In Surat, 32-year-old Sandip Patil long cherished a desire to strike out on his own as an entrepreneur. His first outing in this direction was a disaster. However, when the country overnight hurtled into a lockdown in March last year, to contain the pandemic, he took a second shot at fulfilling his dream, quitting a steady job to buy a second-hand incense stick-making machine. By May this year, he posted a turnover of Rs 4 lakh and finds his business burgeoning.
In these grim days of the phenomenal volume of job loss, economic downturn and stagflation, Patil’s story, however, is not an isolated glimmer of hope. There are a few others who’ve seized the opportunity to cash in on the impetus e-commerce found in a society locked down.
Patil, who kick-started Seva Agarbatti with seed money of Rs 50,000 (most of which was spent on acquiring the machine), explains his venture into the digital market space: “I joined about 300 business groups on Facebook and created a business page on Instagram, where I kept posting advertisements of my products.” He harbours no regret about giving up his stable monthly income of Rs 25,000 in his earlier employment.
After his debacle in 2008, with khada masala, Patil explored three varied options before zeroing down on incense sticks. But for 22-year-old Nisha Prajapati in Valsad, fresh out of her graduation in food science, it was an organic progression into home baking and she chose the niche of eggless cheesecakes – offering a range of flavours from the classical vanilla to the more exotic blueberry, Belgian chocolate, Nutella and lotus biscoff.
A critical challenge in her endeavour was substituting egg in the ingredients and yet ensuring the cheesecakes remained smooth. Experimenting with combinations and permutations finally yielded the solution. Prajapati built on her skills by watching baking videos, attending workshops, and getting her friends and family to sample her recipes. A year down the line, Prajapati finds herself baking five cakes a day. “I’ve always loved baking and I particularly love cheesecakes, but sadly we don’t get the ingredients easily in a small city like Valsad. It’s been good-times for home bakers with a spike in demand for homemade products,” she says. She’s now expanded her menu beyond her scrumptious cheesecakes to offer sponge cakes and brownies.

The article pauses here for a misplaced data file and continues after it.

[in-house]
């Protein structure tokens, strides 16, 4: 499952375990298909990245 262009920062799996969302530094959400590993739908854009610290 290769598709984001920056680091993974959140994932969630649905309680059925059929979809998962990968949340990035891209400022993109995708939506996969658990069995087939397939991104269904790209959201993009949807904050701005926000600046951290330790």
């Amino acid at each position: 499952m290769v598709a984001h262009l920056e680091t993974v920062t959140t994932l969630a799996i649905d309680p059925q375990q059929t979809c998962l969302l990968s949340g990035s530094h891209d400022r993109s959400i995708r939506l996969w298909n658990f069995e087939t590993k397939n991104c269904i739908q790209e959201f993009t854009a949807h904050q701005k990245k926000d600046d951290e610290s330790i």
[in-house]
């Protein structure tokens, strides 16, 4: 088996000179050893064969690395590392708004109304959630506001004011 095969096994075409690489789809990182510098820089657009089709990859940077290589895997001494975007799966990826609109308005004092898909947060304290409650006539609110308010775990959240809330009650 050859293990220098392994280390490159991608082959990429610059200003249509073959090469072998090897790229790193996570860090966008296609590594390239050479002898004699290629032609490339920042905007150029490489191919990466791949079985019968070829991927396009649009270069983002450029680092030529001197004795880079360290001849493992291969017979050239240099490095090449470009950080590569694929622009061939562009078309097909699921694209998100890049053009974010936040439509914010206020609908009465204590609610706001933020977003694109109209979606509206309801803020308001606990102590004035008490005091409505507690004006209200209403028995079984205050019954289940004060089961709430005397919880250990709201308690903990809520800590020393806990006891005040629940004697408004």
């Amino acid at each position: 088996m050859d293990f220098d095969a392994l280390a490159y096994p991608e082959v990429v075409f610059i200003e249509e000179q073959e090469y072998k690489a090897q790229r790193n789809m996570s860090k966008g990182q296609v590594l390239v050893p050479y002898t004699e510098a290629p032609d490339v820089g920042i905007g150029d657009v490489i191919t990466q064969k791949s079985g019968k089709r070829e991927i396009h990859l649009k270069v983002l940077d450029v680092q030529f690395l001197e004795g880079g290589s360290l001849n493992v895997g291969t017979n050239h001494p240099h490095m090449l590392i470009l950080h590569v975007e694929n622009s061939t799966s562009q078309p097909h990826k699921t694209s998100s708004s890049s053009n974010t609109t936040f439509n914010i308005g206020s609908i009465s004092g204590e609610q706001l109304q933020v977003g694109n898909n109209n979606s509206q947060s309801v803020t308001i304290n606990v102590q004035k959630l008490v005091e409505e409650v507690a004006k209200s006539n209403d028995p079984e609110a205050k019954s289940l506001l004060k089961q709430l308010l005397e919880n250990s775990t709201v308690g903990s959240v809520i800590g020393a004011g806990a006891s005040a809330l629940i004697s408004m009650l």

In these times of constrained living, people are seeking release in all avenues available and appealing to this esoteric need, Twinkle Patel, a 23-year-old engineering graduate at Navsari, crafted a business out of her hobby in art. She designs bookmarks, mobile covers, makes live sketches and portraits, all of which she posts on her Instagram page.
The turning point was a commissioned work – a painting of the Hindu deity Shiva – that won her public notice. She’s now expanded her range of work to mandala designs, drawing on meditative aspects of Hinduism and Buddhism, which are popular with her patrons. “I will continue to present different art forms for my clients as it truly gives me joy,” she cheerfully promises.
Most of these businesses are minuscule in size but hold the promise of future growth. Blaming his earlier failing on his own lack of maturity and knowledge in growing a business, Patil was wiser by experience this time. He looked for a business where he could keep his capEx minimal and picked a product of daily use that did not run the risk of huge losses and involved easy access to raw material. He even test-marketed his incense sticks in Gujarat, Maharashtra, and Karnataka, tweaking them according to feedback. Today, his best-seller is an economy pack of 100 incense sticks in three distinct perfumes.
Unlike Patil, it took Prajapati’s baking venture some time to break even. “My cakes cost between Rs 250 and Rs 650, subject to their size. However, the cost of ingredients is almost levelled with this pricing,” she points out. What worked for her eventually was economies of scale, with rising orders. Of course, the mounting workload this translated into is not easy to negotiate, but the pride in her voice is evident as she observes, “Preparing five cakes a day can be very exhausting but at the end of the day I feel rewarded by the knowledge that I am earning from doing something I love.”
Turning a hobby into a business portends the possibility of a burn-out when the job entails repeated handiwork. For Patel, this was a risk she embraced when she decided to monetise her pastime. The trick for her was in evolving her skills, “I started with portraits using graphite and charcoal, then transcended to landscapes in oil and acrylic,” she explains. While she strives to keep expanding the genre of art she dabbles in, her clientele has shown a preference for portraits.
But these modest beginnings are evidently individual leaps of faith that should sustain and build as consumption improves.